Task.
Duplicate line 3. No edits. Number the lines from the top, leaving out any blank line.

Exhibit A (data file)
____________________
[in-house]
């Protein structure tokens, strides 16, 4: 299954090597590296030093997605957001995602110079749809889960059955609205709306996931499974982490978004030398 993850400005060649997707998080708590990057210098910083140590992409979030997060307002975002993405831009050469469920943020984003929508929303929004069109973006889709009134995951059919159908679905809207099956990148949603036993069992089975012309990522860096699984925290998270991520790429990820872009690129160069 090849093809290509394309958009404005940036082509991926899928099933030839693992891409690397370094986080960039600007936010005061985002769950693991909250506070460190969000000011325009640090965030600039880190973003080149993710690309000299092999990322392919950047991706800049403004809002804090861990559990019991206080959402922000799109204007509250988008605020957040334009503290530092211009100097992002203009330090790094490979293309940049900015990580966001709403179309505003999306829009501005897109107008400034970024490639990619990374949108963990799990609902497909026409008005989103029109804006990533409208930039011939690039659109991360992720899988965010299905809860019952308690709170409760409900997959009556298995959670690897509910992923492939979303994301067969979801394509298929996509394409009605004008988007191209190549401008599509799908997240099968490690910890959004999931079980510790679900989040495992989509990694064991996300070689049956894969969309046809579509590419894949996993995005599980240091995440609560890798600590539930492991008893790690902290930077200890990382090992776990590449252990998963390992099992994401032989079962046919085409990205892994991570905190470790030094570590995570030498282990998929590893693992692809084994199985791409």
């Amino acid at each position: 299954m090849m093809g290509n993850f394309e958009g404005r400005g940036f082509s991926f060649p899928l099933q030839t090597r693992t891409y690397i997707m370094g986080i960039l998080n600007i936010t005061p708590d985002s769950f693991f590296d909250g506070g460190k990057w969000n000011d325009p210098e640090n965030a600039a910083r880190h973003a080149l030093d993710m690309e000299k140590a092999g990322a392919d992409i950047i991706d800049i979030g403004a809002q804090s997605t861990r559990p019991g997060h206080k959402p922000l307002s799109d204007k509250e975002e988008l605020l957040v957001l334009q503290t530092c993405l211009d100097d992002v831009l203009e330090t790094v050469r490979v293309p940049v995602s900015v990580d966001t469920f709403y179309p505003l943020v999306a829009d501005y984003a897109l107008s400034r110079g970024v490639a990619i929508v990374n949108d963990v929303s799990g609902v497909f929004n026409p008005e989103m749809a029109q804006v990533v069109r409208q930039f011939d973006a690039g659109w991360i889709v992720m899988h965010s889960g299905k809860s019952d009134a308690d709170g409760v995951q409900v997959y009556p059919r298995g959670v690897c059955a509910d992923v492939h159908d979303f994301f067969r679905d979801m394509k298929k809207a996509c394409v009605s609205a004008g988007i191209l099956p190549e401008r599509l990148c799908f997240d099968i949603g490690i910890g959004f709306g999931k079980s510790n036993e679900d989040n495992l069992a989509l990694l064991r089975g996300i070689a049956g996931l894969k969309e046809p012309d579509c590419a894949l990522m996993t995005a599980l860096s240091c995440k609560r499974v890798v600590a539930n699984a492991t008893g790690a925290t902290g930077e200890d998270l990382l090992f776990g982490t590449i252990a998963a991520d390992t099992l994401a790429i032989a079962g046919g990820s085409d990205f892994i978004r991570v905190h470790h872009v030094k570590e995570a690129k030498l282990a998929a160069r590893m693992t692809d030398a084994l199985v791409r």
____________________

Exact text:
């Amino acid at each position: 299954m090849m093809g290509n993850f394309e958009g404005r400005g940036f082509s991926f060649p899928l099933q030839t090597r693992t891409y690397i997707m370094g986080i960039l998080n600007i936010t005061p708590d985002s769950f693991f590296d909250g506070g460190k990057w969000n000011d325009p210098e640090n965030a600039a910083r880190h973003a080149l030093d993710m690309e000299k140590a092999g990322a392919d992409i950047i991706d800049i979030g403004a809002q804090s997605t861990r559990p019991g997060h206080k959402p922000l307002s799109d204007k509250e975002e988008l605020l957040v957001l334009q503290t530092c993405l211009d100097d992002v831009l203009e330090t790094v050469r490979v293309p940049v995602s900015v990580d966001t469920f709403y179309p505003l943020v999306a829009d501005y984003a897109l107008s400034r110079g970024v490639a990619i929508v990374n949108d963990v929303s799990g609902v497909f929004n026409p008005e989103m749809a029109q804006v990533v069109r409208q930039f011939d973006a690039g659109w991360i889709v992720m899988h965010s889960g299905k809860s019952d009134a308690d709170g409760v995951q409900v997959y009556p059919r298995g959670v690897c059955a509910d992923v492939h159908d979303f994301f067969r679905d979801m394509k298929k809207a996509c394409v009605s609205a004008g988007i191209l099956p190549e401008r599509l990148c799908f997240d099968i949603g490690i910890g959004f709306g999931k079980s510790n036993e679900d989040n495992l069992a989509l990694l064991r089975g996300i070689a049956g996931l894969k969309e046809p012309d579509c590419a894949l990522m996993t995005a599980l860096s240091c995440k609560r499974v890798v600590a539930n699984a492991t008893g790690a925290t902290g930077e200890d998270l990382l090992f776990g982490t590449i252990a998963a991520d390992t099992l994401a790429i032989a079962g046919g990820s085409d990205f892994i978004r991570v905190h470790h872009v030094k570590e995570a690129k030498l282990a998929a160069r590893m693992t692809d030398a084994l199985v791409r």